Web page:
Mark faces his fear of heights in the open door of an airplane at 15,000 feet. Appeared on MSN Travel UK on 19 Jan, 2014.
The plane leveled out at 12,000 feet above Queenstown, New Zealand. I straightened up and looked out the window to my left. The deep blue of Lake Wakatipu snaked through the Southern Alps, the outline of New Zealand’s adventure capital reduced to just a few small houses in one corner of the lake.
The jump master threw open the door and the cabin pressure dropped. A green light began flashing. To my right, the line of first-time skydivers was sucked out of the plane with their instructors strapped to their backs. Out the window I saw them hurtling towards the earth at 200 km per hour – terminal velocity.
Then the door was closed, leaving just me with my brother Alex and our dive instructors. The plane nosed sharply upwards, climbing towards 15,000 feet. I tried to remain calm, but somewhere in the crevasses of my mind lurked was a primordial, instinctual aversion to what I was about to do.
From behind me, I felt my instructor tap my shoulder and pass something forward– a thin tube of oxygen, perhaps to calm my nerves. I put the tube between my lips, breathed deeply, and prayed that the parachute was packed correctly.
Read the full story at MSN Travel UK
Marko moves past his fear and steps to the edge for his first bungee jump…which happens to be at an intimidating jump with a spotty safety record. Appeared on MSN Travel UK on 22 Nov, 2013
The bridge loomed over our week at Victoria Falls. No matter where I went I could either see it or feel its steely presence. Ever since I’d first seen it arching over the Zambezi River I knew that once I set
foot on it, I would never make it to the other side.
We’d come to Zimbabwe to visit Victoria Falls, one of the seven natural wonders of the world and by some measures the largest waterfall on earth. But soon after arriving I’d scheduled a second, more personal bucket list goal: to conquer my life-long fear of heights by bungee bumping 111 meters off the Victoria Falls Bridge.
But a single story held me back: three years ago, a woman had nearly died on this same jump. Her chord had snapped and sent her hurtling into the river below which was – thankfully – swollen with water from the rainy season.
We’d come during the dry season. The river was at its lowest level all year – 128 meters below the bridge, strewn with rocks and rapids.
For two days, visions of a similar freak accident haunted my mind. But on the third day I walked to the centre of the Victoria Falls Bridge, tied a bungee cord around my ankles, and stepped to the edge.
Read the full story at MSN Travel UK.
A first attempt at hang-gliding over Rio de Janeiro illustrates the importance of taking a leap of faith. Appeared on MSN Travel UK on 13 September, 2013.
For a moment, I thought the lady before me had plunged to her death. I stood on the launching ramp, frozen with fear, envisioning my first attempt to hang-glide ending with my body plummeting off the same cliff into the rainforest outside Rio de Janeiro.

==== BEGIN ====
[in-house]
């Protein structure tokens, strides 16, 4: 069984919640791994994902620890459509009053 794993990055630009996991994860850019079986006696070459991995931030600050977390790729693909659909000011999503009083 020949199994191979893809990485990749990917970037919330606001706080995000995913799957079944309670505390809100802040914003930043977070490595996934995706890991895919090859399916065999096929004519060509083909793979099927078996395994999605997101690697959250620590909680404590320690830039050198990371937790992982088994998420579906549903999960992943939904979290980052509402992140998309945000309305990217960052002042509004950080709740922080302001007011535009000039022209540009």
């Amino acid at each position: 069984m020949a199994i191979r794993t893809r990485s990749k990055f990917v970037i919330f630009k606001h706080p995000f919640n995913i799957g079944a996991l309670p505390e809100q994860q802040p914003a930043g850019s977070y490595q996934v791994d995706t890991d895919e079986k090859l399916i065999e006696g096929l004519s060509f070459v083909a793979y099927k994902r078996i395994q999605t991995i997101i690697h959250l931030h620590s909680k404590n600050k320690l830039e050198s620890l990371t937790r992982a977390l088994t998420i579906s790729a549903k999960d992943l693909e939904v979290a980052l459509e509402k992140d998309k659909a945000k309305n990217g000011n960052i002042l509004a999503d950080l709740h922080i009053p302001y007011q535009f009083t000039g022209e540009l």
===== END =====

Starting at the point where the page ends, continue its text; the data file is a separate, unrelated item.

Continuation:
She’d stood right in front of me just seconds earlier, strapped into a hang-glider just like myself, looking over the Tijuca Forest National Park 1,300 metres below and trying to ignore the conspicuous abyss that separated us from our landing spot on the beach.
A gust billowed the windsock at the edge of the ramp, uruburu birds circled in the thermals. Nervous, I asked my instructor Paolo for some last-minute tips.
“When we start to run down the ramp, whatever you do, don’t stop running.” He looked at me pleadingly. “Do not stop running. Please.”
“Why?” I gulped, “What happens if I stop?”
“Not good things.”
Read the full story on MSN Travel UK.
Mark fights a phobia of fish as he and Alex grapple with five-foot prehistoric fish in B.C.’s gorgeous Fraser Valley. Appeared on MSN Travel UK on 7 August, 2013.
“I hope you ate your Wheaties, boys” says our guide, Davie, as he jams a hook through the head of a minnow and casts it off the boat and into the Fraser River, two hours east of Vancouver. “Hooking a sturgeon is like wrestling a bull.”
My brother, Alex, rubs his hands together eagerly, “I want to catch a ten-footer!”
Frankly, I don’t. I can’t explain it, but all my life I have been petrified of fish: touching their slimy bodies and watching their beady black eyes as they gasp for water. Needless to say, I’m not much of a fisherman.
But now we are 150 km into the wilds of British Columbia hunting the largest freshwater fish in North America, and I decide it is not the time to dwell on my phobia; it is time to conquer it.
“All set,” Davie says, casting the bait into a pool of calm beside a turbid torrent rushing down from the Rockies. “Get ready for a fight.”
“That’s why we came here,” I say, “Right?”
Davie says nothing, fully focused on the lines. His hands hover over the rods like a pointer dog on a fresh scent, waiting.
Read the full story at MSN Travel UK.